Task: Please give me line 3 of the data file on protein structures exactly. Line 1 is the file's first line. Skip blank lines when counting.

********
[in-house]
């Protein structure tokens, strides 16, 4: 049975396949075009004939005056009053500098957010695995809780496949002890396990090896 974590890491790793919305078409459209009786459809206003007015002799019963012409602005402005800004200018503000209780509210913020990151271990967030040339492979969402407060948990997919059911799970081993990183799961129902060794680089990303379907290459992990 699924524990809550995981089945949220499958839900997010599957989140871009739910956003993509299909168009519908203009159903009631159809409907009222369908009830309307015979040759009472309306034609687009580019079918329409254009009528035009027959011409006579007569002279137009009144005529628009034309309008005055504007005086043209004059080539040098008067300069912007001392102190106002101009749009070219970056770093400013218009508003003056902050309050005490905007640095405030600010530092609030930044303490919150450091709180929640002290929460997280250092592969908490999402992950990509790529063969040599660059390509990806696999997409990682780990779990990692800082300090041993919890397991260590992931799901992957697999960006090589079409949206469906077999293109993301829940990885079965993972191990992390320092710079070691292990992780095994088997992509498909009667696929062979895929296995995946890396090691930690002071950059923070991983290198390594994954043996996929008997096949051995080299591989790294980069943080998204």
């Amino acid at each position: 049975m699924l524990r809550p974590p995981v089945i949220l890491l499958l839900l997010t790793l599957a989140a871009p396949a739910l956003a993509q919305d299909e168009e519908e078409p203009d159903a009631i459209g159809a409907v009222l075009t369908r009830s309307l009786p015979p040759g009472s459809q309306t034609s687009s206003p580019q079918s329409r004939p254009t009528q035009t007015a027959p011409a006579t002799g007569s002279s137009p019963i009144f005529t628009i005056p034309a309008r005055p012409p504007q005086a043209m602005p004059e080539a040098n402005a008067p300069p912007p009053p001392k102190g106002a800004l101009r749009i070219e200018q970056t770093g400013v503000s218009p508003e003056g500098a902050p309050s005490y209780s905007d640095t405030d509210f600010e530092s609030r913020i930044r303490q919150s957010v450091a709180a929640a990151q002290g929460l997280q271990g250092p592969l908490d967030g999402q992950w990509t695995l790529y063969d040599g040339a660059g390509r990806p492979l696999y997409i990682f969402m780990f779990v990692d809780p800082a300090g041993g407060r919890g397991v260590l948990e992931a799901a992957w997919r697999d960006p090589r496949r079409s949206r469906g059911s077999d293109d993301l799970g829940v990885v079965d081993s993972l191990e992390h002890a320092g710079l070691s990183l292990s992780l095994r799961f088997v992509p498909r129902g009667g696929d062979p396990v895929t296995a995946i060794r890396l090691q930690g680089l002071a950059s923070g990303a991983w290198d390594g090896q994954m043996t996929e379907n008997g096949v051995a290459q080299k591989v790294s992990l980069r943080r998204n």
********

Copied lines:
């Amino acid at each position: 049975m699924l524990r809550p974590p995981v089945i949220l890491l499958l839900l997010t790793l599957a989140a871009p396949a739910l956003a993509q919305d299909e168009e519908e078409p203009d159903a009631i459209g159809a409907v009222l075009t369908r009830s309307l009786p015979p040759g009472s459809q309306t034609s687009s206003p580019q079918s329409r004939p254009t009528q035009t007015a027959p011409a006579t002799g007569s002279s137009p019963i009144f005529t628009i005056p034309a309008r005055p012409p504007q005086a043209m602005p004059e080539a040098n402005a008067p300069p912007p009053p001392k102190g106002a800004l101009r749009i070219e200018q970056t770093g400013v503000s218009p508003e003056g500098a902050p309050s005490y209780s905007d640095t405030d509210f600010e530092s609030r913020i930044r303490q919150s957010v450091a709180a929640a990151q002290g929460l997280q271990g250092p592969l908490d967030g999402q992950w990509t695995l790529y063969d040599g040339a660059g390509r990806p492979l696999y997409i990682f969402m780990f779990v990692d809780p800082a300090g041993g407060r919890g397991v260590l948990e992931a799901a992957w997919r697999d960006p090589r496949r079409s949206r469906g059911s077999d293109d993301l799970g829940v990885v079965d081993s993972l191990e992390h002890a320092g710079l070691s990183l292990s992780l095994r799961f088997v992509p498909r129902g009667g696929d062979p396990v895929t296995a995946i060794r890396l090691q930690g680089l002071a950059s923070g990303a991983w290198d390594g090896q994954m043996t996929e379907n008997g096949v051995a290459q080299k591989v790294s992990l980069r943080r998204n």